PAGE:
New york times bestselling author jen lancaster takes you from sorority house to penthouse to poorhouse in her hilarious memoir of living the sweet life—until real life kicked her to the curb. She had the perfect man, the perfect job—hell, she had the perfect life—and there was no reason to think it wouldn't last.
Or maybe there was, but jen Lancaster was too busy being manicured, pedicured, highlighted, and generally adored to notice. This is the smart-mouthed, soul-searching story of a woman trying to figure out what happens next when she's gone from six figures to unemployment checks and she stops to reconsider some of the less-than-rosy attitudes and values she thought she'd never have to answer for when times were good.
Filled with caustic wit and unusual insight, it's a rollicking read as speedy and unpredictable as the trajectory of a burst balloon.
Bright Lights, Big Ass: A Self-Indulgent, Surly, Ex-Sorority Girl's Guide to Why it Often Sucks in the City, or Who are These Idiots and Why Do They All Live Next Door to Me?
But lucky for us, lancaster knows how to make the life of the lower crust mercilessly funny and infinitely entertaining. Whether she's reporting rude neighbors to homeland Security, or fighting-and losing-the Battle of the Stairmaster- Lancaster explores how silly, harboring a crush on her grocery store clerk, strange, and not-so-fabulous real city living can be.
. Jen lancaster hates to burst your happy little bubble, but life in the big city isn't all it's cracked up to be. And if anyone doesn't like it, pink, fat, they can kiss her big, puffy down parka. Contrary to what you see on TV and in the movies, most urbanites aren't party-hopping in slinky dresses and strappy stilettos.
Such a Pretty Fat: One Narcissist's Quest To Discover if Her Life Makes Her Ass Look Big, Or Why Pi e is Not The Answer
A note from jen lancaster: "to whom the fat rolls…I'm tired of books where a self-loathing heroine is teased to the point where she starves herself skinny in hopes of a fabulous new life. It’s a health matter, i've learned i have to make changes so I don't, and here on the eve of my fortieth year, you know, die.
Unfortunately, being overweight isn't simply a societal issue that can be fixed with a dose healthy of positive self-esteem. Because what good is finally being able to afford a pedicure if I lose a foot to adult onset diabetes?"Watch a QuickTime trailer for this book. I don't find these stories uplifting; they make me want to hug these women and take them out for fizzy champagne drinks and cheesecake and explain to them that until they figure out their insides, their outsides don't matter.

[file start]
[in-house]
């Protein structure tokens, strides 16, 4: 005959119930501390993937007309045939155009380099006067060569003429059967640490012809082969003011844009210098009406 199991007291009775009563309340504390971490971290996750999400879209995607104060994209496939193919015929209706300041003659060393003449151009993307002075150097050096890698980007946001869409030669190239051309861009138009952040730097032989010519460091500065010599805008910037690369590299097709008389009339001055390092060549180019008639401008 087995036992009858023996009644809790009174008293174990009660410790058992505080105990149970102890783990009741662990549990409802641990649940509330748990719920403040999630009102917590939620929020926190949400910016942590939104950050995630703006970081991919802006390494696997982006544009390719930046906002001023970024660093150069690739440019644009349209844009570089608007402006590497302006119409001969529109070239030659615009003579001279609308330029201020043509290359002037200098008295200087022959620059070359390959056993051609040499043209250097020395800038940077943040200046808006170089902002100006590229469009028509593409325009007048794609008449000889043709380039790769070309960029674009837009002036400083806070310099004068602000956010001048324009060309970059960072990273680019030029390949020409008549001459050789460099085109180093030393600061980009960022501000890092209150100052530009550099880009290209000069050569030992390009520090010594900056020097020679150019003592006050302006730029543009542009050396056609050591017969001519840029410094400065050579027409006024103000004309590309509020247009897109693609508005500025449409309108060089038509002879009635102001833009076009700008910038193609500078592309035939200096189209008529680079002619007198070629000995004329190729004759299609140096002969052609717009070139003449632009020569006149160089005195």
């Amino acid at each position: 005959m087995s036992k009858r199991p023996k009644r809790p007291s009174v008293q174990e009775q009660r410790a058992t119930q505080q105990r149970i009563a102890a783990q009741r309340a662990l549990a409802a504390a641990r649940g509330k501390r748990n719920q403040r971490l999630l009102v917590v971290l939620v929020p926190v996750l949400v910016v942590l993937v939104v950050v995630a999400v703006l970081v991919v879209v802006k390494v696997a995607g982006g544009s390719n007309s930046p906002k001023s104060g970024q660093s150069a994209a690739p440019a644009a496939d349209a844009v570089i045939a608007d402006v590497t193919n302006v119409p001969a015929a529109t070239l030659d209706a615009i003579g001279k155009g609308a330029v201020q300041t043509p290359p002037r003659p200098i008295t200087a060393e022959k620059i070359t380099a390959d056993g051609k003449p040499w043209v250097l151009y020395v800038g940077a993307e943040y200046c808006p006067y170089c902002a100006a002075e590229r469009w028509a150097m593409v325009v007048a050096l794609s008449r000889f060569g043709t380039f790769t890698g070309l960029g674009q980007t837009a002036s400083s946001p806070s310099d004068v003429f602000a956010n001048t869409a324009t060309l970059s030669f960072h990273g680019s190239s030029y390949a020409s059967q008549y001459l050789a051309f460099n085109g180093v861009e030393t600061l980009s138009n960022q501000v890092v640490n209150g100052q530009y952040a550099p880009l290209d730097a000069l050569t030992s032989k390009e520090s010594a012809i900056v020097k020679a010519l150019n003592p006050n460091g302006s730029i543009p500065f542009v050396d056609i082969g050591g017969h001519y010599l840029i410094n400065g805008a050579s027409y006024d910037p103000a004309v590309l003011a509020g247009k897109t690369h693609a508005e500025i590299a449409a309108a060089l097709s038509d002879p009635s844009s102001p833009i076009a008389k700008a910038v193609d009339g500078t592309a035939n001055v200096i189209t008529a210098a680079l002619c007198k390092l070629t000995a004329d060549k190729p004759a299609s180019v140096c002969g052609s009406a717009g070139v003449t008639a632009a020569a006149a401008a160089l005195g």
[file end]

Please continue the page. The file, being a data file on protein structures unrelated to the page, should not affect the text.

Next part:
And i hate the message that women can't possibly be happy until we all fit into our skinny jeans.
Pretty in Plaid: A Life, A Witch, and a Wardrobe, or, the Wonder Years Before the Condescending, Egomaniacal, Self-Centered Smart-Ass Phase
Prepare to take a long walk in her drool-worthy shoes in this humorous and heartwarming trip down memory lane. Before she was bitter, before she was lazy, an aspiring sorority girl who didn't know her Coach from her Louis Vuitton, Jen Lancaster was a badge-hungry Junior Girl Scout with a knack for extortion, and a budding executive who found herself bewildered by her first encounter with a fax machine.
Jen lancaster's cultural inferiority complex had to come from somewhere. And now fans can find out where in this hilarious New York Times bestselling memoir from the author of Bitter is the New Black. In this hilarious and touching memoir, Jen Lancaster looks back on her life—and wardrobe—and reveals a young woman not so different from the rest of us.
The Tao of Martha: My Year of LIVING; Or, Why I'm Never Getting All That Glitter Off of the Dog
One would think that with her impressive list of bestselling self-improvement memoirs Jen Lancaster would have it all together by now. By immersing herself in martha’s media empire, her house, Jen embarks on a yearlong quest to take herself, her husband and maybe even her pets to the next level—from closet organization to party planning.
Maybe jen can avoid food poisoning if she follows Martha’s dictates on proper storage. Maybe she can rid her workout clothes of meatball stains by using Martha’s laundry tips. Again. And maybe she’ll discover that the key to happiness does, in fact, lie in Martha’s perfectly arranged cupboards and charcuterie platters.
After all, she’s no Martha Stewart. Maybe she can create a more meaningful anniversary celebration than getting drunk in the pool with her husband. And that’s why jen is going to martha up and live her life according to the advice of America’s overachieving older sister—the woman who turns lemons into lavender-infused lemonade.
One would be wrong.
My Fair Lazy: One Reality Television Addict's Attempt to Discover If Not Being A Dumb Ass Is t he New Black; Or, A Culture-Up Manifesto
Now, jen chronicles her efforts to achieve cultural enlightenment, in this bitter and witty memoir, with some hilarious missteps and genuine moments of inspiration along the way. Jen uses any means necessary on her quest to better herself: reading canonical literature, researching artisan cheeses, viewing classic films, attending the opera, and even enrolling in etiquette classes to improve her social graces.
She may discover that well-regarded, high-priced stinky cheese tastes exactly as bad as it smells, and that her love for Kraft American Singles is forever. In jen’s corner is a crack team of experts, including Page Six socialites, gourmet chefs, an opera aficionado, and a master sommelier. Readers have followed new york times bestselling author Jen Lancaster through job loss, weight loss attempts, sucky city living, and 1980s nostalgia.
But one thing’s for certain: Eliza Doolittle’s got nothing on Jen Lancaster—and failure is an option.
Jeneration X: One Reluctant Adult's Attempt to Unarrest Her Arrested Development; Or, Why It's Never Too Late for Her Dumb Ass to Learn Why Froot Loops Are Not for Dinner